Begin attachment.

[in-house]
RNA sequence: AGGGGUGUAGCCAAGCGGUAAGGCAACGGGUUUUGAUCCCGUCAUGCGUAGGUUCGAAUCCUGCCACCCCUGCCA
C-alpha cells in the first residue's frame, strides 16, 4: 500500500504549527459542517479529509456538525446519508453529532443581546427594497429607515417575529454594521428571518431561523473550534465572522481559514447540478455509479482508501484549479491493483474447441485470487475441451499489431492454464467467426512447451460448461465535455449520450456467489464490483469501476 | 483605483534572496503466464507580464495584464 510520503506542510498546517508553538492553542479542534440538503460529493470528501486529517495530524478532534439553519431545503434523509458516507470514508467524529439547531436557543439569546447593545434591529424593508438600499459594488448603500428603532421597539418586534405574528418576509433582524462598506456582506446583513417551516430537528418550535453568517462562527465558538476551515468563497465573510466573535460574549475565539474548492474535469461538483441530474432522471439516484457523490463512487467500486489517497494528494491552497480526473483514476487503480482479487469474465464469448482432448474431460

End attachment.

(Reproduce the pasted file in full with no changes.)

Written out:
[in-house]
RNA sequence: AGGGGUGUAGCCAAGCGGUAAGGCAACGGGUUUUGAUCCCGUCAUGCGUAGGUUCGAAUCCUGCCACCCCUGCCA
C-alpha cells in the first residue's frame, strides 16, 4: 500500500504549527459542517479529509456538525446519508453529532443581546427594497429607515417575529454594521428571518431561523473550534465572522481559514447540478455509479482508501484549479491493483474447441485470487475441451499489431492454464467467426512447451460448461465535455449520450456467489464490483469501476 | 483605483534572496503466464507580464495584464 510520503506542510498546517508553538492553542479542534440538503460529493470528501486529517495530524478532534439553519431545503434523509458516507470514508467524529439547531436557543439569546447593545434591529424593508438600499459594488448603500428603532421597539418586534405574528418576509433582524462598506456582506446583513417551516430537528418550535453568517462562527465558538476551515468563497465573510466573535460574549475565539474548492474535469461538483441530474432522471439516484457523490463512487467500486489517497494528494491552497480526473483514476487503480482479487469474465464469448482432448474431460